Credit Score Issues
Q: Since completing a Chapter 13 bankruptcy eight years ago, I've raised my credit score from 300 to 689, bought a house and a used car, and saved $10,000. But recently, two collections for forgotten medical bills hit my credit report and dropped my score by more than 80 points. Should I drain my savings to pay off my debt?
I generally encourage people to make good on debts when they have enough money to repay them. But once a delinquency has been reported to a collection agency, paying it off won't help your FICO score. The damage has already been done, and the blemish will remain on your credit report for seven years.
At this point, I'd recommend that you negotiate with the debt collector so you can repay a smaller amount and keep more of your savings. Creditors will often accept far less than what is actually due. One important caveat: When you negotiate a lower payment, the IRS usually counts the forgiven amount (what you're not required to pay) as income, which means that you'll owe taxes on that money.
Q: I've got $17,000 in credit card debt, $21,000 in student loans, a car payment and an interest-only, variable-rate home loan that will adjust in two and a half years. I take in about $37,000 annually. How will I ever be able to save for today, for retirement, for my sons' futures? Where do I begin, and how do I prioritize?
Your overriding goal must be to stay current on all your monthly debt. Pay at least the minimum amount due on your credit cards each month, and keep up with the car payment. That should result in a strong credit score, which means you may be able to ask to have your cards' interest rates reduced.
Next, I want you to consider selling your home and moving into a rental. Next, ask your mortgage lender what your payment would be if the adjustment hit today. If the answer scares you, I want you to consider selling. If you can sell and make enough to cover your mortgage and moving costs, I suggest you do it now. The move will give you a better grip on tomorrow by reducing your costs today. Assuming that renting will free up some money, I want you to open two accounts that will help you establish peace of mind: an emergency cash fund and a Roth IRA. When you find full-time work in your chosen field—and you will, stay positive—you can revisit buying a home.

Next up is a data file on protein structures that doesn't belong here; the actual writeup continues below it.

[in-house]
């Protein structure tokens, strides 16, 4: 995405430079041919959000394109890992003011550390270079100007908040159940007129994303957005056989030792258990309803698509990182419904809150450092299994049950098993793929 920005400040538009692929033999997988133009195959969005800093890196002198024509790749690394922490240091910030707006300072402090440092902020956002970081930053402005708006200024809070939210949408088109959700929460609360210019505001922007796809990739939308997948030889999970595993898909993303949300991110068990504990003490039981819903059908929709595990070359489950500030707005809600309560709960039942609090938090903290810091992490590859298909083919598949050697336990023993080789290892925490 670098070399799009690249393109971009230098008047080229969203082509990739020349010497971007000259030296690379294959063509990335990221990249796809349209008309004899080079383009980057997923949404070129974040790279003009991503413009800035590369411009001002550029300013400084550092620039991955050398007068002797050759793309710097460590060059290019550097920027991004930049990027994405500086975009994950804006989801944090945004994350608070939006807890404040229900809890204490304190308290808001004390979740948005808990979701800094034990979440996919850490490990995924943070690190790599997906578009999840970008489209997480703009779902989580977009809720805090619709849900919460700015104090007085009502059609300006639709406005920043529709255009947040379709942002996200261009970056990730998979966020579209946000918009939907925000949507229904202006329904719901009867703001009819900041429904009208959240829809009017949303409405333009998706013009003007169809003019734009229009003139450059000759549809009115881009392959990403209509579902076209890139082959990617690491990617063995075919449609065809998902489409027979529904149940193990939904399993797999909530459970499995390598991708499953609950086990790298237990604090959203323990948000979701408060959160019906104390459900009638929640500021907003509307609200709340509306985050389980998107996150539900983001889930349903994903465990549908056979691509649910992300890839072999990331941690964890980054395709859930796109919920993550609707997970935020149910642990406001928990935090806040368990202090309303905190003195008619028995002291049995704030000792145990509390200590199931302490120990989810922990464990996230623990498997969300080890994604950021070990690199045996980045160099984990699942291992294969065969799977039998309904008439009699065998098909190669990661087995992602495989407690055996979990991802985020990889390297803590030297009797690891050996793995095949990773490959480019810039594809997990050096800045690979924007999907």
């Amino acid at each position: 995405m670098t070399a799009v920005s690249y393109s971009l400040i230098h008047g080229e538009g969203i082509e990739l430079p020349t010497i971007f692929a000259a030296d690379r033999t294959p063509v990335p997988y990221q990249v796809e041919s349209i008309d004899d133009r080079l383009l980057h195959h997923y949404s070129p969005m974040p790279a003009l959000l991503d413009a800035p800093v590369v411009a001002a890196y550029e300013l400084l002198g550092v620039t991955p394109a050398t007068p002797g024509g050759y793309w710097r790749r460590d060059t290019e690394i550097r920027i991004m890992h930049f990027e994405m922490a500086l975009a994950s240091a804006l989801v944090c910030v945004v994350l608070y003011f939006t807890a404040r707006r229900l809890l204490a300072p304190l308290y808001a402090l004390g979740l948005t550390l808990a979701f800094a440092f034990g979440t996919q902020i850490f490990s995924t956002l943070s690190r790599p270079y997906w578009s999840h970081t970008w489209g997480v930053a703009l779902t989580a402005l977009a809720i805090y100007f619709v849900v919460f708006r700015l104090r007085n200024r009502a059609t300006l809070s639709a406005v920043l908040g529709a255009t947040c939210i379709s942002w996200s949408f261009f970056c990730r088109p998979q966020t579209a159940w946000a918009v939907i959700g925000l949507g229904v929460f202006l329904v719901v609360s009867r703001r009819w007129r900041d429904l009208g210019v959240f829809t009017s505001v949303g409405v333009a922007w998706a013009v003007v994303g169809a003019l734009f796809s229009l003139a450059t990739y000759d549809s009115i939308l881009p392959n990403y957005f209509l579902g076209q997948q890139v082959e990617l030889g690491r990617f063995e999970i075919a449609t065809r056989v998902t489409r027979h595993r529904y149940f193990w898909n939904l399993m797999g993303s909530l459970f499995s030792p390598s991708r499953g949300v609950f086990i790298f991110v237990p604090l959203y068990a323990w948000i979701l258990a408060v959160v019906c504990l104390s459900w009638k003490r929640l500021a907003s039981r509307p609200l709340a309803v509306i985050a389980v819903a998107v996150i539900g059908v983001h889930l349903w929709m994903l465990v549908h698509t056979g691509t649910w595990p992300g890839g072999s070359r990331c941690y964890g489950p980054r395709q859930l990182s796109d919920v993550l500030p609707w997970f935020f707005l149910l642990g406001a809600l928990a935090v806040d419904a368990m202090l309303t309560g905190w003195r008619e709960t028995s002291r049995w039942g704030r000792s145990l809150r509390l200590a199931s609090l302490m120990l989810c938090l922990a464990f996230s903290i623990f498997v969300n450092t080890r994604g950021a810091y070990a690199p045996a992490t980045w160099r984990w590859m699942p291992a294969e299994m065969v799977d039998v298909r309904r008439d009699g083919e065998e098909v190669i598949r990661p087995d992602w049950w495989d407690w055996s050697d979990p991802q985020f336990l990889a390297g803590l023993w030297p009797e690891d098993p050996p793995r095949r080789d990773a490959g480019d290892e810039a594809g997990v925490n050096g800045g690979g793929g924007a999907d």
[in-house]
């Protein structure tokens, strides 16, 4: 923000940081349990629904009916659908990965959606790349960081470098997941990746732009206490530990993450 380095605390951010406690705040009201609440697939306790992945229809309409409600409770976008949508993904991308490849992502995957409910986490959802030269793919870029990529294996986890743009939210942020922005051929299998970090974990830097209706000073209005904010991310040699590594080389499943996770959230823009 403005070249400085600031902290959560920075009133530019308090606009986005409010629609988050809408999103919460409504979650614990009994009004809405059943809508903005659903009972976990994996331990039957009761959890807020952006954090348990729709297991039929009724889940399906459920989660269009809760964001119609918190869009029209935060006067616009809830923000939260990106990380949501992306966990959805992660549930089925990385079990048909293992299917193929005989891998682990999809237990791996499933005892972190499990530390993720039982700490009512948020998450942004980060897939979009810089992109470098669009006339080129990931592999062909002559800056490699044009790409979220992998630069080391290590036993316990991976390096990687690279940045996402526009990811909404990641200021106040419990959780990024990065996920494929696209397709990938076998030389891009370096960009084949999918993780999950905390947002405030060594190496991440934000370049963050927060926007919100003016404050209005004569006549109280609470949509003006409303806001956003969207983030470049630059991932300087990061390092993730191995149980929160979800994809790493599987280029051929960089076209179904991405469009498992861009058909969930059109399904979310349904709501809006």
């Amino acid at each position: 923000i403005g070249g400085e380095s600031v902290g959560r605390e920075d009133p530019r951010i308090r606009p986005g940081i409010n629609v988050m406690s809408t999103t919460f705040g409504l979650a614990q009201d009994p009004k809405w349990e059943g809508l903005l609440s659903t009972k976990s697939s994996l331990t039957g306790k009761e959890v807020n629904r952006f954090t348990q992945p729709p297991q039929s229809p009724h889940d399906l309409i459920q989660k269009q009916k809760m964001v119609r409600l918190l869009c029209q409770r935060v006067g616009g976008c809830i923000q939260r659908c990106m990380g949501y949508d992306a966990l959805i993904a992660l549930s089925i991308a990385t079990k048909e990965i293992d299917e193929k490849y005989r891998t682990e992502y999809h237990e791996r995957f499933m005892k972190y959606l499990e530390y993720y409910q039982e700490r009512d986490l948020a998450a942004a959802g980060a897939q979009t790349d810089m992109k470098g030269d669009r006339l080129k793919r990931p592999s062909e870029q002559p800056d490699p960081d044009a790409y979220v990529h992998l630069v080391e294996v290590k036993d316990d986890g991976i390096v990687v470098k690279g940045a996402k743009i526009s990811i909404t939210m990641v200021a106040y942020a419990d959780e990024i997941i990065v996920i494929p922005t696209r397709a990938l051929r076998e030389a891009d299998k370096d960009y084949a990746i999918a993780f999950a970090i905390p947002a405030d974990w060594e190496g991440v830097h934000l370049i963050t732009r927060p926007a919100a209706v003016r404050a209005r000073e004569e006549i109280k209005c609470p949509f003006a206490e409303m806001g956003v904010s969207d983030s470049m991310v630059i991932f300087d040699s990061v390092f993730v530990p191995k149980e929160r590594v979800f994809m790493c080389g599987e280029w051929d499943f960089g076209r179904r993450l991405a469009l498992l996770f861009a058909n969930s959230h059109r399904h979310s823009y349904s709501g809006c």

Q: My husband and I are working our way out of more than $14,000 in credit card debt. (We didn't pay our bills until we were about to be sued.) We've settled one balance for $9,000, and we're in the process of reducing another one. How can we remove these blemishes from our credit reports and improve our scores fast?
Your settlement was merely the second strike to your credit—the first was your delinquency. Honestly, I wouldn't look for a quick fix for your score right now. A higher number might give you easier access to money through extended credit card limits or better loan terms, but you and your husband need to focus on living within your means and examining why you accumulated so much debt in the first place. If you don't deal with the issues that caused you to overspend, you'll just repeat your mistakes.
Ultimately, your score should improve if you maintain a debt-to-credit ratio below 30 percent and pay every bill on time. (Go to MyFico.com
to learn more about factors that can affect your credit score.) Unfortunately, there's no way to know exactly how long it will take to repair the damage, but stay vigilant—you'll get there.
Next: How to plan your way out of debt